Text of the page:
I’ve been doing a bit of research the past few days
on 18th and early 19th century receipts (recipes)
for New Year’s Cake. I’ve been doing this partly
because of the season, the New Year having just
begun and all, but also because I’ve been trudging
through a holiday-themed book entitled The Christmas
Cook, by noted food historian William Woys Weaver.
And when I say, “trudging,” I mean just that. Trudging.
Slogging and plodding. Hacking my way through the pages,
as if on some wild safari in a tropical jungle.
But, more on that later. Maybe. For now, I want to share
a few New Year’s Cake receipts.
Of course, I found several, and typically, some were similar,
others were vastly different. The first one is in Amelia Simmon’s
American Cookery (1796), which, as you probably know, was
the first cookbook published in America that also was written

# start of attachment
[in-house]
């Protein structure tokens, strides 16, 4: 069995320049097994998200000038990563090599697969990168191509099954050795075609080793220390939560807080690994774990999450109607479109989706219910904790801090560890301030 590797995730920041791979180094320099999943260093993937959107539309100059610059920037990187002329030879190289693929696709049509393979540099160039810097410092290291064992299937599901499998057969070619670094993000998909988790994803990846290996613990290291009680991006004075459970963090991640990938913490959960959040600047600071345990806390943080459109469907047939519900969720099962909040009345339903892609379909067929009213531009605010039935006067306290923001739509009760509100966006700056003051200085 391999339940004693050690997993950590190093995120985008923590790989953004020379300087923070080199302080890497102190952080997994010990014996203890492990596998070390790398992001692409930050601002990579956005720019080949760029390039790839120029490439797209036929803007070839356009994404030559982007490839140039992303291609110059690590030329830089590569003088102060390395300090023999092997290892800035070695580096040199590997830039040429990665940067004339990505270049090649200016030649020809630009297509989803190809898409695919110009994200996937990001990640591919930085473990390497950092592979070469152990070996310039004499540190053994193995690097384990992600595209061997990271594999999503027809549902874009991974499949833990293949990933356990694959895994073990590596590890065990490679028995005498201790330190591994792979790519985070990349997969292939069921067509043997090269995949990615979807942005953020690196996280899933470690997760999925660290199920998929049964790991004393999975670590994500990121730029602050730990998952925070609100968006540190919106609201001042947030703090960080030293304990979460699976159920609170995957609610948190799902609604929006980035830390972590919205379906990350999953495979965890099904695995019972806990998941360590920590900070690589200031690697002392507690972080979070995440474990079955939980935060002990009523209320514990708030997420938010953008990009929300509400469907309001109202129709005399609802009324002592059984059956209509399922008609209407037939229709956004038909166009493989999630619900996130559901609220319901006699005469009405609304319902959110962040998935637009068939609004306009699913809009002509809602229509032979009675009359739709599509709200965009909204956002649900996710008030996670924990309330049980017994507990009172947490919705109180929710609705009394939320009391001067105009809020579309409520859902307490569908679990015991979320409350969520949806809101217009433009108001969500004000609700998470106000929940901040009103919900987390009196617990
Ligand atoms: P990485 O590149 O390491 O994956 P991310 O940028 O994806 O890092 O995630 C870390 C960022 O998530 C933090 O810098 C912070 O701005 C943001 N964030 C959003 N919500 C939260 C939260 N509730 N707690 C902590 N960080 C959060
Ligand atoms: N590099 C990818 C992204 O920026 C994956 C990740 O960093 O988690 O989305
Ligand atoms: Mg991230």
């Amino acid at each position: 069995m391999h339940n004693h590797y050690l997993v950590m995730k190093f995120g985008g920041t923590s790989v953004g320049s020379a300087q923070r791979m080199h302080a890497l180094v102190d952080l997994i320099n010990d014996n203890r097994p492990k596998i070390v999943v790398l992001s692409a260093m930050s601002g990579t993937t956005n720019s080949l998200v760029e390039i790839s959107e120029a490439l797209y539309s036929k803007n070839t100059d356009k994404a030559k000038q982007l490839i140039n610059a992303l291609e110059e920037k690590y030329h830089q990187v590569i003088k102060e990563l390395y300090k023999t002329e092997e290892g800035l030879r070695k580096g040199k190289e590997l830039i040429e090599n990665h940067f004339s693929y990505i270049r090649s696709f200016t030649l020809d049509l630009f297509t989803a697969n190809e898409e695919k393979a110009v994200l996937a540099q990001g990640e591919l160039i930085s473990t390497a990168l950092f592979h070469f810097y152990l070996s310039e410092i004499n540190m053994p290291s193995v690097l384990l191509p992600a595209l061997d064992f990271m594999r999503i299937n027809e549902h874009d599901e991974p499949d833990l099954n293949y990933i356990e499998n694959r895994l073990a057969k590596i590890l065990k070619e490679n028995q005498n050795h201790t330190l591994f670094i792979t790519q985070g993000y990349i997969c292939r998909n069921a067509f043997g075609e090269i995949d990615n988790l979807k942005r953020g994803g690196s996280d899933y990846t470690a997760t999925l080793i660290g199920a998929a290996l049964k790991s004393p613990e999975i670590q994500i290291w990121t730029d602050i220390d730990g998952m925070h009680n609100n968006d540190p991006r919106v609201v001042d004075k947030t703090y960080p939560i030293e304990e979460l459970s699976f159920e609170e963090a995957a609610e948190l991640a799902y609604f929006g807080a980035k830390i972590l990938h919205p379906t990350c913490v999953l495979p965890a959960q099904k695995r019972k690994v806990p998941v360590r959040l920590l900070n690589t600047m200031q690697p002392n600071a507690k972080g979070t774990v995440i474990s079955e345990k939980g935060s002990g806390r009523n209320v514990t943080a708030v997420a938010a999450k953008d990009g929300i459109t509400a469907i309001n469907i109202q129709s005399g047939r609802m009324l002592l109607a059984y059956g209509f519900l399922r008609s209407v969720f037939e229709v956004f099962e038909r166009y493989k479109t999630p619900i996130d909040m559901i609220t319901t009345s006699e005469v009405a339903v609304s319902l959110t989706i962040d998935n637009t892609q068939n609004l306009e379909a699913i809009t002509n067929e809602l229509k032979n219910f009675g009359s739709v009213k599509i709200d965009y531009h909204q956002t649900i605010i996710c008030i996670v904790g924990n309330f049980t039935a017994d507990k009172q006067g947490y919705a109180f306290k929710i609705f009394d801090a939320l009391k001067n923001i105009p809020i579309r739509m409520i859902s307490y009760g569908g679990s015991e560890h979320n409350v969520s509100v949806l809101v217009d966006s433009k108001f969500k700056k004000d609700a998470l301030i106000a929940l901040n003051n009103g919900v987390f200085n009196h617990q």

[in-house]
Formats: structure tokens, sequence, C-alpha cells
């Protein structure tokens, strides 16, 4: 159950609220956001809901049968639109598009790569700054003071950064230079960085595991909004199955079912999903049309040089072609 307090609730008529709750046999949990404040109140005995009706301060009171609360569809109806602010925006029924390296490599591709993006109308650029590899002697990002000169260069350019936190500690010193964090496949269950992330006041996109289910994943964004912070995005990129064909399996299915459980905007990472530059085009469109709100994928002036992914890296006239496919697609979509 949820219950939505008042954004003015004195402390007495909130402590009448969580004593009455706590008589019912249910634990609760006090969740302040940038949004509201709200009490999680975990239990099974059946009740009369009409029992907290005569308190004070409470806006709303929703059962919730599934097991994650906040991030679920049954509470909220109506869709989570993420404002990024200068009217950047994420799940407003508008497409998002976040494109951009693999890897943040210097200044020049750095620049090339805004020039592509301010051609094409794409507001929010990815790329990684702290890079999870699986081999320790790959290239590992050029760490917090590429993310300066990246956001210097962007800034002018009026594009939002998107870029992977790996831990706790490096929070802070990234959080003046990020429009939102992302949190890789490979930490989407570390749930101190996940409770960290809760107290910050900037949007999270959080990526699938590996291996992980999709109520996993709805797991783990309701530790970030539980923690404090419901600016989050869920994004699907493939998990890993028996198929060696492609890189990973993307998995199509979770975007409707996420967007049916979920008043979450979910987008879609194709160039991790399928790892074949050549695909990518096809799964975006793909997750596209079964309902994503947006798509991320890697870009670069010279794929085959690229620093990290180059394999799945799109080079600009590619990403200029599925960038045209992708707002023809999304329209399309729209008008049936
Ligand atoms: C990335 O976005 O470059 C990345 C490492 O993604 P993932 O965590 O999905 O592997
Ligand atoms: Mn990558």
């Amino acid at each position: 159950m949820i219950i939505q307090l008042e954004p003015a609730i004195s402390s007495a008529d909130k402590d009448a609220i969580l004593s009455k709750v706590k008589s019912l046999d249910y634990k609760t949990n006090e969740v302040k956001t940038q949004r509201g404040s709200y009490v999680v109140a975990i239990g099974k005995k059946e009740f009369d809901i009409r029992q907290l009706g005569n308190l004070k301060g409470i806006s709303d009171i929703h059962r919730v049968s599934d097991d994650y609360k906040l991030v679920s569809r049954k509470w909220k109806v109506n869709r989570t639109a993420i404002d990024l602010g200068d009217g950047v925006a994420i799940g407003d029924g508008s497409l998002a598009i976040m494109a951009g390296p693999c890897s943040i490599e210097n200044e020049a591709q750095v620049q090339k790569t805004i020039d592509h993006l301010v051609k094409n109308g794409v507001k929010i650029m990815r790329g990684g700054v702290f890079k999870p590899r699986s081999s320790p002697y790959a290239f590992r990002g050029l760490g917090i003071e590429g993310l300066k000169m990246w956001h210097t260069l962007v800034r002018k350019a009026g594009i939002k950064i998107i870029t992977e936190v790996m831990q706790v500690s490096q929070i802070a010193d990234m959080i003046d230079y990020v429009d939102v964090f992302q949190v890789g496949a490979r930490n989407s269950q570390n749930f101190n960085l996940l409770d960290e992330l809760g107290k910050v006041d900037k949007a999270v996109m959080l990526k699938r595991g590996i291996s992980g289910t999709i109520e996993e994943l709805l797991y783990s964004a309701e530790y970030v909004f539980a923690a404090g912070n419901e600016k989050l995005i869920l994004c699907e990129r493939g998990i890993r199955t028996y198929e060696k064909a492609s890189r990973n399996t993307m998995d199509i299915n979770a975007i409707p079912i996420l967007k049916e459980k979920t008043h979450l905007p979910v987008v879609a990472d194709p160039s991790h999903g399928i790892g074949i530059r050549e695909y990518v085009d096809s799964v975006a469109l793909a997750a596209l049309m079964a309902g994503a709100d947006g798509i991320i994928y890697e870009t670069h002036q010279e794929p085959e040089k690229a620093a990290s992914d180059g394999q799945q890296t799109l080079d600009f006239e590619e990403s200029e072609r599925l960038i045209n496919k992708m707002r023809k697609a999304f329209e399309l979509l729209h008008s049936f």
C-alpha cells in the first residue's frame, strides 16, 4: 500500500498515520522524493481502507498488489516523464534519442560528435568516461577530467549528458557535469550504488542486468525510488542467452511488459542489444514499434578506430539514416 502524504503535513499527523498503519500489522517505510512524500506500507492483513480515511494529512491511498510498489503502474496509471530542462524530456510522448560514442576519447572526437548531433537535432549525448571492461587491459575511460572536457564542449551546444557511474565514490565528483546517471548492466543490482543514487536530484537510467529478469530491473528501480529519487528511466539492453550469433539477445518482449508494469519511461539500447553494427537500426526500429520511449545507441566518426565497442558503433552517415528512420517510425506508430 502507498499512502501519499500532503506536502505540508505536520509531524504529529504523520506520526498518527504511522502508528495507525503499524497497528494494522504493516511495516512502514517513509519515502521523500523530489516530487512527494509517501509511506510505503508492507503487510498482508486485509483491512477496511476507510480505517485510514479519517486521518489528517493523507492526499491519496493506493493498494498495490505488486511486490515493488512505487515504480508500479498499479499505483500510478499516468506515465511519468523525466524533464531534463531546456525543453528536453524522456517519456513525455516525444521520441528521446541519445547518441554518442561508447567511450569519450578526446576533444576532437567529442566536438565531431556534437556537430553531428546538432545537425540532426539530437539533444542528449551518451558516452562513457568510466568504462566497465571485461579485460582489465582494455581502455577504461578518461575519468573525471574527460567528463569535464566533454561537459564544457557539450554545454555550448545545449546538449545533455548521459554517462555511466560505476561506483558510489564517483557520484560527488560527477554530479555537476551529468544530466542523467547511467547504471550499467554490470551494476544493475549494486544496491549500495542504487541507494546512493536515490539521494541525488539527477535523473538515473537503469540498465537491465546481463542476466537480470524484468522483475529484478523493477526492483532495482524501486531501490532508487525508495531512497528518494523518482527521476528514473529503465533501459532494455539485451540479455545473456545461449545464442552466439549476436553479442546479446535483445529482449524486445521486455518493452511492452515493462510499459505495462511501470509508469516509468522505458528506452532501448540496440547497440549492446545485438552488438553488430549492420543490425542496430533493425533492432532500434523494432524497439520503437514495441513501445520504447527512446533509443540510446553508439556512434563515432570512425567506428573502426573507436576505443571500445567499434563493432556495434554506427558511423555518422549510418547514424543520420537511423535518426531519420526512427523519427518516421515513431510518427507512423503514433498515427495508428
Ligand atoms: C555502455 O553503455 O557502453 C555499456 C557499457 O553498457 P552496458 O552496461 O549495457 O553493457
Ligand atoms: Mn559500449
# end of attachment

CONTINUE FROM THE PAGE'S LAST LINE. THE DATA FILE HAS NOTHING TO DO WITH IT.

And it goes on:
by an American. And if perchance you’re going to try this, I’d
suggest cutting the proportions!
New Year’s Cake.
Take 14 pound flour, to which add
one pint milk, and one quart yeast,
put these together over night, and
let it lie in the sponge till morning,
5 pound sugar and 4 pound butter,
dissolve these together, 6 eggs
well beat, and carroway seed; put
the whole together, and when light
bake them in cakes, similar to breakfast
biscuit, 20 minutes.
Note that yeast is used, much like with bread. There’s the usual
flour, sugar, and eggs. Then “carroway” seeds, making this,
in essence, a spice cake. Notice, too, it says to “bake them
in cakes” that are “similar to…biscuit.” In other words, this
is a receipt for making little cakes, possibly even cookies.
Up until the late 18th century, and even way into the 19th,
the word “cake” could mean several things: what we would
refer to now as a cake, large or small; what we’d call a cookie;
and even a biscuit. All are usually grouped together in the same
chapter of historic cookbooks. And don’t forget, even today,
if you ever find yourself hankering for a cookie while in jolly
ol’ England, you’ll need to be sure to ask for a biscuit.
Next: more New Year’s Cake receipts.